Our topic today is one that received a lot of feedback and thought it would be good one to revisit. Can a seller cancel a contract? It’s an interesting question. California is a consumer protection state. In a real estate contract, it’s the purchaser who is generally considered the consumer. Understand as a seller that all of the contingencies and most of the rights accrued to the buyer side of the table because they’re buying an unknown. In general, it’s a little trickier for sellers to cancel a contract. There’s two different scenarios for a seller canceling the contract.
The first one is before all contingencies are removed. If you’re in contract with a buyer and they are not performing, they’re not removing their contingencies in a timely fashion, they’ve stopped responding, they’re not taking the action they’re supposed to take in the contract, the seller can cancel the contract after issuing what’s known as a notice to perform. Which is an official document that puts the buyer on notice that if they don’t take the action stipulated, removing the contingency, putting their deposit in escrow, et cetera, within two days, which is the default timeframe, after that two day period, the seller can go ahead and cancel the agreement. The seller does have rights to enforce and cancel the contract during the contingency period. However, once the buyer removes all contingencies, it is extremely difficult for a seller to cancel the contract. I see this pop up once or twice a year where a seller changes their mind or the house they’re buying falls through or something occurs that makes the seller not want to sell the house. Very difficult.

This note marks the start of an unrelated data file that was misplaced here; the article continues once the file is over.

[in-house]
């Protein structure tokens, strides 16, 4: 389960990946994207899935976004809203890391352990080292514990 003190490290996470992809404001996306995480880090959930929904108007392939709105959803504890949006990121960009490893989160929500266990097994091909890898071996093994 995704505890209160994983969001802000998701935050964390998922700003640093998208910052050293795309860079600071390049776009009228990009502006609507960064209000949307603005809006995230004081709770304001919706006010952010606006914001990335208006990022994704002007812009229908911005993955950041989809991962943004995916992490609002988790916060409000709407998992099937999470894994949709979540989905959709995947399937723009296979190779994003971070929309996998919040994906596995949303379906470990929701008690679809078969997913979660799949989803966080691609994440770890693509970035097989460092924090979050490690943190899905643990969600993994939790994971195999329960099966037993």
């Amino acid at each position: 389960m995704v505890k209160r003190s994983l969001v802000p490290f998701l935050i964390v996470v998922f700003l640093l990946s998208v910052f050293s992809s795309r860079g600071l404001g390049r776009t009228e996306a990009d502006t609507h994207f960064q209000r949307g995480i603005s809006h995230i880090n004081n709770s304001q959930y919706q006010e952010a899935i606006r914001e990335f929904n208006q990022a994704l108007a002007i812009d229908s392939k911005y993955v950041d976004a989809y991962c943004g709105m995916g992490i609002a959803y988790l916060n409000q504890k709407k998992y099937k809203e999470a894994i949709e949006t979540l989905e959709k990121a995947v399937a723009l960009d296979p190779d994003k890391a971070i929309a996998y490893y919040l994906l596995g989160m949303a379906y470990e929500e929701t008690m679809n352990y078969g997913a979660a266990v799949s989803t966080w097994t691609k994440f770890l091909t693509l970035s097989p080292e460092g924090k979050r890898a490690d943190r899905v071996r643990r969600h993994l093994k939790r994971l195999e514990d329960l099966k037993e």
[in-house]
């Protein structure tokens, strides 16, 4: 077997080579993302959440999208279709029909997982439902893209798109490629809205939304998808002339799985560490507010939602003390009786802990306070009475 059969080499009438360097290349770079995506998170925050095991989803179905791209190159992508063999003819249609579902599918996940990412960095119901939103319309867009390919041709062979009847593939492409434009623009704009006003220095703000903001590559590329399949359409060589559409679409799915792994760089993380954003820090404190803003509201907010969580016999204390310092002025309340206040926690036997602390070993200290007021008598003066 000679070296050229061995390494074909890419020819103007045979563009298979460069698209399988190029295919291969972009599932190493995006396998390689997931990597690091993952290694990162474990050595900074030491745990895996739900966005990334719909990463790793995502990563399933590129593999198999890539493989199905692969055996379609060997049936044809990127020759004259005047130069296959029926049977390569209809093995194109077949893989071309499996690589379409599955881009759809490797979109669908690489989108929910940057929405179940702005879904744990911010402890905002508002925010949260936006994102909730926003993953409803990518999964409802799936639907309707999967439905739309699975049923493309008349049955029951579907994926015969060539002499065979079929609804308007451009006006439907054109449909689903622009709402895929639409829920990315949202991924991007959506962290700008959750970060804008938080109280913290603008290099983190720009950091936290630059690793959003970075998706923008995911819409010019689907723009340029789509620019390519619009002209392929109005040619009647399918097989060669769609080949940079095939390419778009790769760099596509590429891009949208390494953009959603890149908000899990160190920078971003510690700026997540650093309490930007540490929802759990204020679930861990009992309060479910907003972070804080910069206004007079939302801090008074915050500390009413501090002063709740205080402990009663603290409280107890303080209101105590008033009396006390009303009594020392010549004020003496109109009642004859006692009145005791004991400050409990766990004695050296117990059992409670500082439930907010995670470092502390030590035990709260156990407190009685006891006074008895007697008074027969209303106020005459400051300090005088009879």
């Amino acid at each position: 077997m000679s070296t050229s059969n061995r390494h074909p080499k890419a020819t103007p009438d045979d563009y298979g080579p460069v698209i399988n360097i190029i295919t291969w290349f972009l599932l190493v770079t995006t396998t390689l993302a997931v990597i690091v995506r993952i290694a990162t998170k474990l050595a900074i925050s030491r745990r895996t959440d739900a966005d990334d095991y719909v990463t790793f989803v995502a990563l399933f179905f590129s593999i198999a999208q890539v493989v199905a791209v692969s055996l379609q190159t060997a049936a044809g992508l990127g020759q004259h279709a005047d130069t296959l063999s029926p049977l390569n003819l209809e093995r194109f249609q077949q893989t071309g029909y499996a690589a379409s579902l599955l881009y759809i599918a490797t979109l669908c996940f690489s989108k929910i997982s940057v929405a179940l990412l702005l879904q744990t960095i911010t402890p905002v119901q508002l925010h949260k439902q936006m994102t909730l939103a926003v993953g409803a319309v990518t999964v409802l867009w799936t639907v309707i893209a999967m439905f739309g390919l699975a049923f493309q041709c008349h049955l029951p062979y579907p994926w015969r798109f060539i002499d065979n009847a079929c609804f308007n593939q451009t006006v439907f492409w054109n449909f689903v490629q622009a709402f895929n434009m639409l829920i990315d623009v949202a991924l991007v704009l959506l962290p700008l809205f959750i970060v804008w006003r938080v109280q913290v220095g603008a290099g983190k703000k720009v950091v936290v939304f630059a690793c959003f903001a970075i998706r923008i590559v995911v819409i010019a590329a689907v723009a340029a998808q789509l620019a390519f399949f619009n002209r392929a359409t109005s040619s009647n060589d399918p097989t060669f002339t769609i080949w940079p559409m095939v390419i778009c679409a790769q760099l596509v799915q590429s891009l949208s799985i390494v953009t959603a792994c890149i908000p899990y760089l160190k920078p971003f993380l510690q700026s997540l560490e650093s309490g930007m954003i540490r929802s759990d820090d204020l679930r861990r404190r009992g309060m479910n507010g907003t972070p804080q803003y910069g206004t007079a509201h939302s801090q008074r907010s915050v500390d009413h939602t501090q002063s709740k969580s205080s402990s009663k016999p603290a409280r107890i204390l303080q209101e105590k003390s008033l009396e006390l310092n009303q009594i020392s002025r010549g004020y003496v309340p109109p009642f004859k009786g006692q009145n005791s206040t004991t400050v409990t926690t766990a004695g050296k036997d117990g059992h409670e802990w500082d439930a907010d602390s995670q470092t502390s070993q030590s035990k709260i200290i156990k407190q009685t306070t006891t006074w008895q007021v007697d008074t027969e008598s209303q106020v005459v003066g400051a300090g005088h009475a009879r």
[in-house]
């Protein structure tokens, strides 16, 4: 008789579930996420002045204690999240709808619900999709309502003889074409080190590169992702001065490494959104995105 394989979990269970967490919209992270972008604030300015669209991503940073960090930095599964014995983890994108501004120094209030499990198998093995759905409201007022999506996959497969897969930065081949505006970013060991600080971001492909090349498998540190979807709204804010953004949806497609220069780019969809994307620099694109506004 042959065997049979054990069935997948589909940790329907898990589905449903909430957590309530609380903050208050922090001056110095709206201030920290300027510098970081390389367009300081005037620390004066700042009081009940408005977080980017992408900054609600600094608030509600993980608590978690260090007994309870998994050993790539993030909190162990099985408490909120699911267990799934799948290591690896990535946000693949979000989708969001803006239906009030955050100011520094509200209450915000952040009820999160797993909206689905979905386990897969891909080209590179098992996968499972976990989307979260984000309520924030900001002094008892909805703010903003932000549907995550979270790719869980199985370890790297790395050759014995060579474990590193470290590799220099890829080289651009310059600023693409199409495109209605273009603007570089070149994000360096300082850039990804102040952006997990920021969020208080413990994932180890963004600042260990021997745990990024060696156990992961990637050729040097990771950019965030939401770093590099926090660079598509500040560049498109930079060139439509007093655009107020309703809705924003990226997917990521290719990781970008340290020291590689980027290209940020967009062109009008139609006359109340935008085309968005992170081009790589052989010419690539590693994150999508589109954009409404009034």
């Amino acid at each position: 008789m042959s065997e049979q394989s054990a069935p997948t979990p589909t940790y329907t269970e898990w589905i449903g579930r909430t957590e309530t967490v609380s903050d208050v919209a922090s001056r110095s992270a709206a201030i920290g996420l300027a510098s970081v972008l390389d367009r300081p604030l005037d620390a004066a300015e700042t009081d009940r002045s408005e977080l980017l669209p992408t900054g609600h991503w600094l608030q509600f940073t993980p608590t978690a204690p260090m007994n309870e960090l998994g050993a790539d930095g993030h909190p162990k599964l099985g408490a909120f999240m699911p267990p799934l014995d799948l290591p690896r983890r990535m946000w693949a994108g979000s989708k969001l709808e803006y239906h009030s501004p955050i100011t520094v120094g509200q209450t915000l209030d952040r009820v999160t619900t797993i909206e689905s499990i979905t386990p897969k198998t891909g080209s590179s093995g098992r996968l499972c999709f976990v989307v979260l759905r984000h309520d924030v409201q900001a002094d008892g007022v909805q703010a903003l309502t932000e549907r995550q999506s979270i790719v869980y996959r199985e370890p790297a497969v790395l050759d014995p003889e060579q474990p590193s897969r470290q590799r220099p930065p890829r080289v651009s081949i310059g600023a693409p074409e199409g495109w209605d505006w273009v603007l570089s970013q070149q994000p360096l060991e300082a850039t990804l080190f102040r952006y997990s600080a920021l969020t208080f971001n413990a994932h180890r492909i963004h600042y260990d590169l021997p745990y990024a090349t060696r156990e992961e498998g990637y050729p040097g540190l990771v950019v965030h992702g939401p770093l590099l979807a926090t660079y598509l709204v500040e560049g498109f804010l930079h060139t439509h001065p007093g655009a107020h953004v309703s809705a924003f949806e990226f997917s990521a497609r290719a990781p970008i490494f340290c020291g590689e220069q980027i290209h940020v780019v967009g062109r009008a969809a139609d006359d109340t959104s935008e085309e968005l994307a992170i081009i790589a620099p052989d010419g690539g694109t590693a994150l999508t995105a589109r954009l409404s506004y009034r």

In general, the seller, if you try to cancel an agreement after the buyers removed their contingencies and has performed, you’re looking at a very expensive situation where you could be culpable for hotel costs and additional moving costs and all kinds of costs to put that buyer up because you have essentially at that point likely breach the contract and that makes you responsible for those costs. It can get very expensive. If you persist and just refuse to sell, refuse to sign your closing papers, refuse to cooperate in any way, then it can get really expensive as well because you’re talking about mediation and then arbitration, which is very expensive. And generally what I’ve seen over the last 30 years, the seller does not win in that situation. Matter of fact, buyer can take you to court and get a court order mandating that you sell the property to them plus give them some damages for their expenses out of the pocket. So be very careful when you’re a seller. When you sign that contract, you have to assume that you’re going to have to close escrow on it. There’s generally not a provision in there that gives the seller the opportunity to cancel the agreement. You would have to insert one in the form of an addendum or some kind of language in the contract. And most buyers are somewhat uncomfortable with that because the buyer is risking everything, their inspection costs, their firm plans. And if the seller pulls the plug, it really puts them in a tough situation. As always with any legal situation, please do seek qualified legal advice from an attorney for your specific situation. Hopefully that shed some light on it.